We Have A CCC… Now What?: Just say no to loopholes and yes to equity

On May 25, 2022, Gov. McKee signed the RI Cannabis Act into law. The law legalized cannabis for adult use and stated a three-member commission (aka the Cannabis Control Commission, CCC for short) would be responsible for overseeing the regulation, licensing, and control of RI’s medical and adult use cannabis markets. McKee had 40 days to name three nominees to the CCC. But 40 days came and went. Then another 40 days came and went, then another, and another. It wasn’t until May 17, 2023, nearly a year later, that McKee announced his three nominees:

Kimberly Ahern, chair. The current deputy chief of staff for the office of Gov. McKee and the former deputy counsel for the office of former Gov. Gina Raimondo. Ahern also spent nine years as special assistant to the attorney general.

Robert Jacquard. A self-employed attorney and retired police sergeant who served for 22 years with the Cranston Police Department. Jacquard was also a state representative from 1993-2021 and a lobbyist for a Portsmouth cannabis dispensary.

Layi Oduyingbo. The owner, founder, and managing attorney at ODU Law Firm in Cranston, who previously served as corporate counsel handling compliance and governance matters.


On June 13, McKee’s nominees were unanimously confirmed by the RI Senate. Ahern, Jacquard, and Oduyingbo will serve staggered terms and shape the immediate future of the RI cannabis industry.

The delay in establishing a CCC left some in the current cannabis industry frustrated and confused, particularly because Massachusetts dispensaries have been allowed to advertise in Rhode Island, but Rhode Island dispensaries have not been allowed to advertise in Rhode Island; that is, not until recently.

On June 15, the RI General Assembly passed legislation permitting the Office of Cannabis Regulation to provide forms, procedures, and requirements with respect to the advertising of cannabis products and several days later, on June 19, McKee signed it into law. Rhode Island dispensaries may now advertise in RI. 

So what’s next? Rhode Island has its CCC, the advertising playing field has been evened, now what?

One area that Attorney Megan Sheehan of Sheehan & Associates Law would like the CCC to put their immediate focus is on the state’s criteria for social equity applicants. 

“As it stands, there are four ways someone can become a social equity applicant, and two of those ways I think have the opportunity to be exploited,” said Sheehan. “One of them is, you hire 51% or more of people from an area of disproportionate impact or someone who has an expungeable drug offense. But the point of social equity is not about hiring into those jobs, it’s about creating ownership in communities that have been impacted by the war on drugs. That feels like a loophole that needs to be closed. The second is you can become a social equity applicant by saying you’ve demonstrated you’ve done projects in areas of disproportionate impact. So a developer or big business could say, ‘Okay we opened a factory in Pawtucket, so we’re a social equity applicant.’ That subverts the purpose of it. Those two criteria leave way too much of an opening for potentially everyone trying to be a social equity applicant without their having any meaning to it.”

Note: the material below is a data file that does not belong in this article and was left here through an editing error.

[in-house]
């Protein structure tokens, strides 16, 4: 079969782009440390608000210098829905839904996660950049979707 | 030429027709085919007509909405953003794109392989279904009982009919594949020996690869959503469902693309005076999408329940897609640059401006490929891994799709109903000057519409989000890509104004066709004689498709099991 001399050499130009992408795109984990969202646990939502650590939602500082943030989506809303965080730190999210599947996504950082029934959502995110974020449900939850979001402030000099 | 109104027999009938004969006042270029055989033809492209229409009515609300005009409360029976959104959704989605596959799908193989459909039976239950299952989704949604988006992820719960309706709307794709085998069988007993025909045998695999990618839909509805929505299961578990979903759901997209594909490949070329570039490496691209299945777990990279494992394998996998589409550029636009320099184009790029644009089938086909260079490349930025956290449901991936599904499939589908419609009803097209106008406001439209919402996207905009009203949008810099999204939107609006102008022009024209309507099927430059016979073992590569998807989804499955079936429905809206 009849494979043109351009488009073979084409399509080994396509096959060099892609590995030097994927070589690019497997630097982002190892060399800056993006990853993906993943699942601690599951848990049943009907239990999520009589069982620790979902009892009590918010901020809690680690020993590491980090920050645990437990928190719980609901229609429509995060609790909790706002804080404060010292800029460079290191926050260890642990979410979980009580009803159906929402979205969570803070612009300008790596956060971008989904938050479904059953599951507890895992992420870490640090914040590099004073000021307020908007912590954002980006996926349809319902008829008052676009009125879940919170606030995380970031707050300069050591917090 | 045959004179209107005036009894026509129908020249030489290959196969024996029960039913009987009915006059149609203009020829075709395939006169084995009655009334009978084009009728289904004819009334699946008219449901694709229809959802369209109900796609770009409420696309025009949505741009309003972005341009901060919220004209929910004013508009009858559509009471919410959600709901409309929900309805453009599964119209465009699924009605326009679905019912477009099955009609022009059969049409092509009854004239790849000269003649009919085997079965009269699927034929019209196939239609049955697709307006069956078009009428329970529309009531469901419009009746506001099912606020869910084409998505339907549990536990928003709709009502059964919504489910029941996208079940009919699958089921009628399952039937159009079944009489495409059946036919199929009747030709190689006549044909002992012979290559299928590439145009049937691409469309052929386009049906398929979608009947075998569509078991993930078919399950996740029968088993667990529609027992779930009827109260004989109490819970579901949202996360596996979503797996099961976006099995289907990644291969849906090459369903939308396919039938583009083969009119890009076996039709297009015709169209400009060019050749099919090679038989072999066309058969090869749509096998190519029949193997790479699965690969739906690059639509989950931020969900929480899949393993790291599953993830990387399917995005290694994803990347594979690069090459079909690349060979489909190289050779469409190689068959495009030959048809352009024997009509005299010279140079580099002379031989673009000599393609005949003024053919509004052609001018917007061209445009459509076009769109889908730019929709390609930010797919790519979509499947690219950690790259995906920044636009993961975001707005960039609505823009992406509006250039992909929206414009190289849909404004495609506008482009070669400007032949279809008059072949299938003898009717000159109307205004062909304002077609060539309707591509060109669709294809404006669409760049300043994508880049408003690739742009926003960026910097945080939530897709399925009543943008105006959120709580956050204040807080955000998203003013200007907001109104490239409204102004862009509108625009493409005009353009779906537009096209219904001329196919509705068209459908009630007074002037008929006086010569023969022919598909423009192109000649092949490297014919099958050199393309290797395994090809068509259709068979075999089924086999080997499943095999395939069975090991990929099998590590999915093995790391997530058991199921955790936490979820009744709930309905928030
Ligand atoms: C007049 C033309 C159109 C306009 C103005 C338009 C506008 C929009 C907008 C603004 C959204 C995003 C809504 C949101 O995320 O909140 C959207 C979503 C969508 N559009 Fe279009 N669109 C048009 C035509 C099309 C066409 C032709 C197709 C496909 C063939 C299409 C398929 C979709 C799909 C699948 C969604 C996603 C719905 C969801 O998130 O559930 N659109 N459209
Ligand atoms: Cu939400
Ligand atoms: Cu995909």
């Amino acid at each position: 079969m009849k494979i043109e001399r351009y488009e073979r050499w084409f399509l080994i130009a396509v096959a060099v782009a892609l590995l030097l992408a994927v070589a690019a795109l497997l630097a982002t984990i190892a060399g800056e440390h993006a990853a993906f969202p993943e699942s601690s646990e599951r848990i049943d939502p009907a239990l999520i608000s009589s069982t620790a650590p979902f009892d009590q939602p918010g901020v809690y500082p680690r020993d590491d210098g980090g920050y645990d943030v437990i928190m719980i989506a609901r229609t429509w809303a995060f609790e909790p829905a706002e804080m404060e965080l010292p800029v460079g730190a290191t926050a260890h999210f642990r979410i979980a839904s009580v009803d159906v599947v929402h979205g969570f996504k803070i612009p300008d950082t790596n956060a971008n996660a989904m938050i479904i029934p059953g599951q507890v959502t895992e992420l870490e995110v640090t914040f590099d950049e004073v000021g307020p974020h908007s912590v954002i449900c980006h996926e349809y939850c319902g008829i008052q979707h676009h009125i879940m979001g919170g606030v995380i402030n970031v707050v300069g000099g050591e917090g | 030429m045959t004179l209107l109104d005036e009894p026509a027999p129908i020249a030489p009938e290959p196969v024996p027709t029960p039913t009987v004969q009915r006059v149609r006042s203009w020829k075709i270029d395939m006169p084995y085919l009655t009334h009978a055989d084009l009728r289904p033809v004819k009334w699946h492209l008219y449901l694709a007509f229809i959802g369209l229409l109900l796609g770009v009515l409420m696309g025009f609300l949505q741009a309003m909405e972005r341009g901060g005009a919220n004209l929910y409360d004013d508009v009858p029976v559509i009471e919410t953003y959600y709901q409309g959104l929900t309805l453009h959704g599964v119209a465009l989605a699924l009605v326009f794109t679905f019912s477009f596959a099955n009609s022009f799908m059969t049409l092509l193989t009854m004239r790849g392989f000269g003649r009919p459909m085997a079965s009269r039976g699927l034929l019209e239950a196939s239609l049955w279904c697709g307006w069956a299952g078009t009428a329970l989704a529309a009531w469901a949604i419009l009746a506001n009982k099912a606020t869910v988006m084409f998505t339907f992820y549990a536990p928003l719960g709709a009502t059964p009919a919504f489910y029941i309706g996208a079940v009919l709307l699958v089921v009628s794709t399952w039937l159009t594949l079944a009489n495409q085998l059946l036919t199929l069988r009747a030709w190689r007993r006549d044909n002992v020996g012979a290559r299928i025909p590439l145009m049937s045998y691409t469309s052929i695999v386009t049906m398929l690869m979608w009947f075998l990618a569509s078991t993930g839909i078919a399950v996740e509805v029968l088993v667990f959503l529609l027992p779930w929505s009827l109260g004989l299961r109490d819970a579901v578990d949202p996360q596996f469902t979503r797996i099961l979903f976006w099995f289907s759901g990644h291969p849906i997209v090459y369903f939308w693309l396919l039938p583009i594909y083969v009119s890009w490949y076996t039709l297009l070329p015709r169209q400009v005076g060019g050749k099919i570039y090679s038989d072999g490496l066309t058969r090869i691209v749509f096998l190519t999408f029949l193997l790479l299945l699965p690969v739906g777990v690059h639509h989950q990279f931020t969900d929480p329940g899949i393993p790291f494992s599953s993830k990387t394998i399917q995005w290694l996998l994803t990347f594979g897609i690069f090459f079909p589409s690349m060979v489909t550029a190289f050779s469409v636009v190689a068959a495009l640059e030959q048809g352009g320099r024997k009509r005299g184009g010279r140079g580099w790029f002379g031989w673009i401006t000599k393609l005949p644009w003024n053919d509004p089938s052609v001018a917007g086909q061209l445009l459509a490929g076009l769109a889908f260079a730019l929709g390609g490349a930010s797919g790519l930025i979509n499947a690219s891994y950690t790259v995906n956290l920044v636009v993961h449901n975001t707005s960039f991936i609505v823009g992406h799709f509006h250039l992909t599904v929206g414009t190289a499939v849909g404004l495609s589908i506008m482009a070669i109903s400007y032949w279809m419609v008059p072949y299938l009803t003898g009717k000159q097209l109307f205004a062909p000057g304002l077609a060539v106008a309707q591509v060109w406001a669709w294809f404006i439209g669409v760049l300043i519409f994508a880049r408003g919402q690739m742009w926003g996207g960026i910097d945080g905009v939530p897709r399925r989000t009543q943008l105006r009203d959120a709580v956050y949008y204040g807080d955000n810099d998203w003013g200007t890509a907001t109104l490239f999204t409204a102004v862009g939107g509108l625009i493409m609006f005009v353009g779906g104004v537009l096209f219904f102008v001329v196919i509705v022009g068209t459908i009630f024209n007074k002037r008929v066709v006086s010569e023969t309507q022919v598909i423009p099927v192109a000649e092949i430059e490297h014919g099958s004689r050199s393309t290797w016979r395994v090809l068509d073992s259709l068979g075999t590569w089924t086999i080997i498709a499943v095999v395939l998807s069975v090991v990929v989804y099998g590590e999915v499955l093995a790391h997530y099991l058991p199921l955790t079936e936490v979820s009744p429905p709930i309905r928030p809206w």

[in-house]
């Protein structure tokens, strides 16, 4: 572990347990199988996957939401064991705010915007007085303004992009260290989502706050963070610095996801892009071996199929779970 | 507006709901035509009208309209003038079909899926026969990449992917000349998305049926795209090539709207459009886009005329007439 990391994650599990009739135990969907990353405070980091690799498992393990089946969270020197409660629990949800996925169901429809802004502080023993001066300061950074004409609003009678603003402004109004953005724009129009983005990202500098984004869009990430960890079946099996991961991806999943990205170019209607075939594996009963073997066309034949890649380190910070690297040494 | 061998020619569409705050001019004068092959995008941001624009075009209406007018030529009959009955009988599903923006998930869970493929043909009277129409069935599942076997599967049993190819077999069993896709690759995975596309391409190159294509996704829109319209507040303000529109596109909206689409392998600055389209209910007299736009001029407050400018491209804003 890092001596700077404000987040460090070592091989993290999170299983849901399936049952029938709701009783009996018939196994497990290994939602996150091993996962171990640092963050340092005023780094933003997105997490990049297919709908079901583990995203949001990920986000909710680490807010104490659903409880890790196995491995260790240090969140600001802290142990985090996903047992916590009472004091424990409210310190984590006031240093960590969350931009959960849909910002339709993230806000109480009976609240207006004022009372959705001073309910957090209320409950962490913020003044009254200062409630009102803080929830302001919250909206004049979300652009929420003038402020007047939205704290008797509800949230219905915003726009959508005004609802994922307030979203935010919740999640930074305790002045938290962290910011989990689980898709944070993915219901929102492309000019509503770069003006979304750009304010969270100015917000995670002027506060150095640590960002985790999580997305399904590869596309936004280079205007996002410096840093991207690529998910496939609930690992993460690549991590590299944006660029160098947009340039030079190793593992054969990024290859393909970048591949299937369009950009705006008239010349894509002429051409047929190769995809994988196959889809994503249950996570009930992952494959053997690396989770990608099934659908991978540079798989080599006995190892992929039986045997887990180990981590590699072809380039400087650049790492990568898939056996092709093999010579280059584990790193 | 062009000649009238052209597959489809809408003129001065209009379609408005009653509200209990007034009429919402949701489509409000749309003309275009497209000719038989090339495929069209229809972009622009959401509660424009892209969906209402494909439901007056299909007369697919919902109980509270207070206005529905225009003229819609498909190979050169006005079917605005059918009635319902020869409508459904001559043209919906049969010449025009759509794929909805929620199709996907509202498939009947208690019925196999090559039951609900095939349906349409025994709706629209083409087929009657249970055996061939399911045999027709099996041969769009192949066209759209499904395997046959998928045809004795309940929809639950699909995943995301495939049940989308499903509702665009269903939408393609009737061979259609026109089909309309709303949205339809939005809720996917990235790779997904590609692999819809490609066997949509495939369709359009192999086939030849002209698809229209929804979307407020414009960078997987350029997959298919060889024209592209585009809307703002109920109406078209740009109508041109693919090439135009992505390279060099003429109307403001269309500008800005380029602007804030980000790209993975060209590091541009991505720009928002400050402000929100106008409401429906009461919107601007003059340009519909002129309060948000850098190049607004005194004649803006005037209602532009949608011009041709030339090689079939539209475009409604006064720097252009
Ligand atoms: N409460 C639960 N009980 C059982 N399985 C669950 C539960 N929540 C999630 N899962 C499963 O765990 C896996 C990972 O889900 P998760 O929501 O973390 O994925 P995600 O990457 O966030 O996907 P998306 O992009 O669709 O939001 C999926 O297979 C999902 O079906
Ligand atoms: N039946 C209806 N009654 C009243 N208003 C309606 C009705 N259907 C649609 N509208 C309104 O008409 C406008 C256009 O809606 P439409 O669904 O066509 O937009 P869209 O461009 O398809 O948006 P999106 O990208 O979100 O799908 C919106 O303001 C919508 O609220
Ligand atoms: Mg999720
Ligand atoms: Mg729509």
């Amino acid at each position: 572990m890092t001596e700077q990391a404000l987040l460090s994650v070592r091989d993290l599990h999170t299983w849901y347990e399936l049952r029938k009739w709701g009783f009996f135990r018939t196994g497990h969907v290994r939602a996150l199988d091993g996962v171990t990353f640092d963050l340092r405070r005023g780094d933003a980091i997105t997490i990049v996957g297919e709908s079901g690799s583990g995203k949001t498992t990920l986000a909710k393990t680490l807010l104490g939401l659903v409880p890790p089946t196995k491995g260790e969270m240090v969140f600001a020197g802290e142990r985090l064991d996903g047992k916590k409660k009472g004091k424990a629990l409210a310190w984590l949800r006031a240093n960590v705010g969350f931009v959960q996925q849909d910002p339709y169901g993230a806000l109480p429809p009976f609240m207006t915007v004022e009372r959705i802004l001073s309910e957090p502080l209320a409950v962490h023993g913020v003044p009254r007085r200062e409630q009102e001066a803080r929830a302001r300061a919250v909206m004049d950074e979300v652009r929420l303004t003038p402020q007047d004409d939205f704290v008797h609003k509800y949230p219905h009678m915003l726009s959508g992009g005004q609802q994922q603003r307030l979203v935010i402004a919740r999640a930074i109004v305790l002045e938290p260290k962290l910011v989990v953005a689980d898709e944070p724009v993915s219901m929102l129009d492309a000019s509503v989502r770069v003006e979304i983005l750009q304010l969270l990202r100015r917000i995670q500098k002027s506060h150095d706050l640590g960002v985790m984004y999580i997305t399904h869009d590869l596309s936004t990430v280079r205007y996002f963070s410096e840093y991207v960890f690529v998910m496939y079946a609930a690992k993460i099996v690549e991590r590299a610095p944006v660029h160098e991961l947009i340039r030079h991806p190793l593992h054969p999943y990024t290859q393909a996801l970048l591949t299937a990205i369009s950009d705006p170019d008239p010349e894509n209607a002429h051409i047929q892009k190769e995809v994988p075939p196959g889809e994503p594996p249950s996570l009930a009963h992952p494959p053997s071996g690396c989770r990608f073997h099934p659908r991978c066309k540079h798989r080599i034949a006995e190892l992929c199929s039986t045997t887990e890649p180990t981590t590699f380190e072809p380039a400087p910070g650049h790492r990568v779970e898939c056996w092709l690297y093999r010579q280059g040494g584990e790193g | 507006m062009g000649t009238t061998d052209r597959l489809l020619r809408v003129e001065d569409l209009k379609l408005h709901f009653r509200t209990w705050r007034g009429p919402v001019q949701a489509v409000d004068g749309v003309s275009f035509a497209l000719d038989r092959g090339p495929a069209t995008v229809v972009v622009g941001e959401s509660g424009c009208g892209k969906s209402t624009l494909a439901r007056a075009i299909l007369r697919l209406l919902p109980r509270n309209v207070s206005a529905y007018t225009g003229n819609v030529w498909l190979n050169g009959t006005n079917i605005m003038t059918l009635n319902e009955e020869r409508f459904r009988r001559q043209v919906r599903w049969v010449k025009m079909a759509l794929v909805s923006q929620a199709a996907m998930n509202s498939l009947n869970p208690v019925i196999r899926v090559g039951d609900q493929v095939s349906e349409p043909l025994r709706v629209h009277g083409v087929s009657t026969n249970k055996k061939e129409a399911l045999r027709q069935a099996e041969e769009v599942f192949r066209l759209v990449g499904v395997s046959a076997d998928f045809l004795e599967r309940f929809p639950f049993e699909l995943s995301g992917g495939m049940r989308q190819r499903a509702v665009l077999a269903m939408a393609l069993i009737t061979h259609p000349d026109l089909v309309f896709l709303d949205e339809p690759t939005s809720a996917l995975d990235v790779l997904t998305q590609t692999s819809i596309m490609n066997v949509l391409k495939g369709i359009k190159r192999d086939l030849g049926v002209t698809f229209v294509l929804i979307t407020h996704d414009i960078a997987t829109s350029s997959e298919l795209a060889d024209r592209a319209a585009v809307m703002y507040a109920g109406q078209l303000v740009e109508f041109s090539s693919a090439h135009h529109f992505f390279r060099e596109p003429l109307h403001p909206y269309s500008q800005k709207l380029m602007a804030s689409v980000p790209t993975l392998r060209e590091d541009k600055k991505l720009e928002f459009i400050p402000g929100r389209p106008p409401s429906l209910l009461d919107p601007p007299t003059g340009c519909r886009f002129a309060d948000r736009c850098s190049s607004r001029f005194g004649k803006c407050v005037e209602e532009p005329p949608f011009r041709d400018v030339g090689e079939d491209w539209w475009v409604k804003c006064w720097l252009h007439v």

We’ll probably never know why Gov. McKee’s nominations took nine times as long as they were supposed to, why the nonsensical advertising ban lasted as long as it did, and what damage all this has caused to those new to RI’s cannabis industry, particularly to cultivators (who were over licensed and hung out to dry), but one thing we do know is the statute required existing RI compassion centers, now permitted to sell adult-use cannabis, to pay $125k per center, money which was to be put into a social equity fund. 

“That money should be sitting somewhere,” said Sheehan. “Something the CCC could do right away is establish a plan for how that money can be used to help social equity applicants, to provide [applicants] support in the application process, as opposed to when they receive a license. That’s very important because it’s very expensive to even apply. It requires finding a location, getting the zoning approval, entering into a lease or an option to purchase. So if you don’t have access to capital, and a large amount of capital, you’re really restricted.”

Although she remains “cautiously optimistic” about McKee’s CCC nominees and asserts what’s important are the policies and regulations the CCC put forth, Sheehan would’ve liked to have seen a nominee with more cannabis-specific experience and expresses concern over the law enforcement backgrounds of two of the three nominees: Ahern and Jacquard.

“Everything I’ve seen or heard Ahern and Jacquard say publicly is in line with the priorities around social equity, but I think it’s hard to step away from the lens of seeing this as a crime issue… I’m hoping that all members lean in and draw from the collective wisdom and experience of existing cannabis operators. All of my clients and people in the industry have a lot to say about what hasn’t worked and where we want to see improvements.

“It would be exciting for us as a state and for the CCC to see this as an opportunity to build upon and do better, to be an example for the country around how to build a cannabis industry that is transparent, centers social equity, and supports small business.”

To help advance social equity in the RI cannabis industry, you can attend an upcoming social equity policy salon happening July 17 from 6-7:30pm at Lovewell Farms, 174 Woodville Alton Rd., Hope Valley. RSVP at